IT is one thing to follow your wanderlust and compelling sense of adventure and quite another to follow the 700-year-old tracks, zeal and passion of the legendary explorer, Ibn Battuta. And when that happens, one is in the face of yet another lesson in inspiration- Carolyn McIntyre.
As a traveller and explorer, Ibn Battuta has been known through the ages for his travels and excursions over a period of almost thirty years, covering some 117,000 km, covering almost the entirety of the known Islamic world and beyond -a distance readily surpassing that of his predecessors and his near-contemporary Marco Polo.
“I read Ibn Battuta’s epic journey and I knew I am going to do this,” she says at the Ibn Battuta Mall in Dubai.
This Scotswoman first came to the Middle East as a 19-year-old flight attendant with Saudi Arabian Airlines, she travelled extensively around the Middle East and learned a great deal about Islam, the region’s culture, history and traditions.
“This is an important part of the world…I wanted to use my experience of living here to open it up to the world,” she says.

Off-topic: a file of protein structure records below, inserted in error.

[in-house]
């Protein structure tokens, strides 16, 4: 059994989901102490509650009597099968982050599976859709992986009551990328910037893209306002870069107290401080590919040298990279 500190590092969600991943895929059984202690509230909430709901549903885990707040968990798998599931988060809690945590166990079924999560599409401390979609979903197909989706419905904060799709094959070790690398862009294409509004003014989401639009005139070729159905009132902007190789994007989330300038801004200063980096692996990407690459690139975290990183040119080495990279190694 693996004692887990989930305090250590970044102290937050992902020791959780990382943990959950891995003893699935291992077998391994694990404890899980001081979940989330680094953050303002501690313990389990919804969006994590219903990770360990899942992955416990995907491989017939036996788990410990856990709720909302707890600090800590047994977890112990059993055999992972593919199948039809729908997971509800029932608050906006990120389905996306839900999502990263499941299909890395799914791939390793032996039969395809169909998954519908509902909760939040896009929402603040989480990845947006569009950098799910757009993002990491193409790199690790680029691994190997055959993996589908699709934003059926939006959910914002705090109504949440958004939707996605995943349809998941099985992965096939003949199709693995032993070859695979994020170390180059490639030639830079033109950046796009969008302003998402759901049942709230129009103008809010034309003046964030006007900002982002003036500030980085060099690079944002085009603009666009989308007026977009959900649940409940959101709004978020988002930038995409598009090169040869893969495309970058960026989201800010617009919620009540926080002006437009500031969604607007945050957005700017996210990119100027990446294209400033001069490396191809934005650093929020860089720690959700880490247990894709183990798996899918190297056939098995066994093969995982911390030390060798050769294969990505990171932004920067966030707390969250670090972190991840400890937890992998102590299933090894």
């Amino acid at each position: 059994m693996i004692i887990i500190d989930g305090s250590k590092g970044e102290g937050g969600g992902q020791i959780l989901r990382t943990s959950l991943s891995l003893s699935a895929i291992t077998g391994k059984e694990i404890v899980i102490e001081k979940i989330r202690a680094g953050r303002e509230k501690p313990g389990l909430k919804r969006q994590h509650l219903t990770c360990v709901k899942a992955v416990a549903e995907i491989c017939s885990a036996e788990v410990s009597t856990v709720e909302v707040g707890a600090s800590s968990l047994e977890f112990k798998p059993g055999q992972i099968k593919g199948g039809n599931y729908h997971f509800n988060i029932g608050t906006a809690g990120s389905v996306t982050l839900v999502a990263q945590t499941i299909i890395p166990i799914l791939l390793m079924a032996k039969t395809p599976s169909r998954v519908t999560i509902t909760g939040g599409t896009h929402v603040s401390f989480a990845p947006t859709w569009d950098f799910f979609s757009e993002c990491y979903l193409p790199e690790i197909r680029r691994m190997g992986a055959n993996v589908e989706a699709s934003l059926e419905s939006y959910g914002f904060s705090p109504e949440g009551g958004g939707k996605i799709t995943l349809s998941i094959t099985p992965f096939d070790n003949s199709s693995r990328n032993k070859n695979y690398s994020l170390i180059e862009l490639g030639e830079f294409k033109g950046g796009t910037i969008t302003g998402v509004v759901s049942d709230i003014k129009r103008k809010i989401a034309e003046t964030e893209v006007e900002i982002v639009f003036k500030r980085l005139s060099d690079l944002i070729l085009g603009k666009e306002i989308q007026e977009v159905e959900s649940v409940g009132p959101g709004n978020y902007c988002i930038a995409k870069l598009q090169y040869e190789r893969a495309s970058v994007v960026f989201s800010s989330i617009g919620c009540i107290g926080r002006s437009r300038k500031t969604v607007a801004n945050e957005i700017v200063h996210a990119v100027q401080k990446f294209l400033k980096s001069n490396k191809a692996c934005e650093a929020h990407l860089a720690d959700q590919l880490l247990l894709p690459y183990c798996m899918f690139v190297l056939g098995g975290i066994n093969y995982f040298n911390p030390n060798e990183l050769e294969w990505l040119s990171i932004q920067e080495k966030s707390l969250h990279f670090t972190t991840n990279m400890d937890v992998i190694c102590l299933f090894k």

But the choice of course evoked a host of reactions: “People just thought I was having a moment!”
Carolyn, 50, stood her ground to follow the 14th century traveller through all his sites, forts, caves, holy sanctuaries and moments in the history of his epic journey.
Having travelled through about 14 countries since her expedition started in June 2006 in Algiers, she has had more contemporary challenges than the legendary explorer due to the obvious difference in time periods.
Practical issues like visas, entry permits, cost of travel and political situations have been some of the ground realities that this contemporary explorer has had to accept and subsequently surmount. Especially remarkable is her self-funding prowess that has her leading tours from time to time so she is financially empowered to follow Ibn Battuta.
However, having braved the hurdles of the contemporary world, her travel across the Middle Eastern cultures and continents has left her with some memorable experiences. Whether it is Libya’s Al-Qusbat – a sleepy agricultural town built among hills of olives and figs (known to Ibn Battuta as Mislata) or Konye-Urgench (what Ibn Battuta calls Khwarizm, then the largest, most beautiful and most important city of the Turks, now reduced to a ruin with just a stump of a minaret, Carolyn has a plethora of experiences to unpack.
Of all her accounts, she finds the weddings, replete with henna and song and dance, particularly memorable, adding that they left an imprint of unique vibrancy. She particularly cites the olive harvest in Palestine as “simply astonishing”.
Overall, the sojourn has left her with “humility and inspiration”, she says. No wonder she believes that travel influences the mind and contributes to true education, eliminating stereotypes about people, cultures and religions.
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